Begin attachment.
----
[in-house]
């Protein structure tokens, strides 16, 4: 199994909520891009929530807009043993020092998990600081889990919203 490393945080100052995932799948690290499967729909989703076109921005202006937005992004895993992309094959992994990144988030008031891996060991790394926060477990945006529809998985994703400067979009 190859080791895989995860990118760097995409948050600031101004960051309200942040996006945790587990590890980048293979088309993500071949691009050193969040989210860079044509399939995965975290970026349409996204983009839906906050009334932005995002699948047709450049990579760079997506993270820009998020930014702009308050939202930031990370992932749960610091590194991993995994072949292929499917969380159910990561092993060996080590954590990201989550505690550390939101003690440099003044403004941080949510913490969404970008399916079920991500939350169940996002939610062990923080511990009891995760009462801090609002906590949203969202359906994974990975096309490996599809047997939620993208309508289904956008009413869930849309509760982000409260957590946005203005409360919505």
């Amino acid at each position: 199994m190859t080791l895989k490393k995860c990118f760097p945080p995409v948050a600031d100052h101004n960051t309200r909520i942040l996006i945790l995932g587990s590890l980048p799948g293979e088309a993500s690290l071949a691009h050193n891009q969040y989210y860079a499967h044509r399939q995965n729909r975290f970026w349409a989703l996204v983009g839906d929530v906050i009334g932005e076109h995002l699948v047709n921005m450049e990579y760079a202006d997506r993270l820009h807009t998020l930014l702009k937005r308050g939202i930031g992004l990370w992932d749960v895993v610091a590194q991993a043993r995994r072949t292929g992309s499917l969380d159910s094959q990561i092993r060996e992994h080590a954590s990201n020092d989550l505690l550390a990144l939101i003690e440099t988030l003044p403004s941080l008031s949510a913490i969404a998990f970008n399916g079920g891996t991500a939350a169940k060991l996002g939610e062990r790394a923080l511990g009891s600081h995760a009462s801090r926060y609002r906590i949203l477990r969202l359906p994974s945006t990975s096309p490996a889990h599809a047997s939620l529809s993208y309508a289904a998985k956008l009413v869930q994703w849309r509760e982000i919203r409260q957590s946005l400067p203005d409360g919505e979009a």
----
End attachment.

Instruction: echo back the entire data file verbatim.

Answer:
[in-house]
């Protein structure tokens, strides 16, 4: 199994909520891009929530807009043993020092998990600081889990919203 490393945080100052995932799948690290499967729909989703076109921005202006937005992004895993992309094959992994990144988030008031891996060991790394926060477990945006529809998985994703400067979009 190859080791895989995860990118760097995409948050600031101004960051309200942040996006945790587990590890980048293979088309993500071949691009050193969040989210860079044509399939995965975290970026349409996204983009839906906050009334932005995002699948047709450049990579760079997506993270820009998020930014702009308050939202930031990370992932749960610091590194991993995994072949292929499917969380159910990561092993060996080590954590990201989550505690550390939101003690440099003044403004941080949510913490969404970008399916079920991500939350169940996002939610062990923080511990009891995760009462801090609002906590949203969202359906994974990975096309490996599809047997939620993208309508289904956008009413869930849309509760982000409260957590946005203005409360919505």
């Amino acid at each position: 199994m190859t080791l895989k490393k995860c990118f760097p945080p995409v948050a600031d100052h101004n960051t309200r909520i942040l996006i945790l995932g587990s590890l980048p799948g293979e088309a993500s690290l071949a691009h050193n891009q969040y989210y860079a499967h044509r399939q995965n729909r975290f970026w349409a989703l996204v983009g839906d929530v906050i009334g932005e076109h995002l699948v047709n921005m450049e990579y760079a202006d997506r993270l820009h807009t998020l930014l702009k937005r308050g939202i930031g992004l990370w992932d749960v895993v610091a590194q991993a043993r995994r072949t292929g992309s499917l969380d159910s094959q990561i092993r060996e992994h080590a954590s990201n020092d989550l505690l550390a990144l939101i003690e440099t988030l003044p403004s941080l008031s949510a913490i969404a998990f970008n399916g079920g891996t991500a939350a169940k060991l996002g939610e062990r790394a923080l511990g009891s600081h995760a009462s801090r926060y609002r906590i949203l477990r969202l359906p994974s945006t990975s096309p490996a889990h599809a047997s939620l529809s993208y309508a289904a998985k956008l009413v869930q994703w849309r509760e982000i919203r409260q957590s946005l400067p203005d409360g919505e979009a």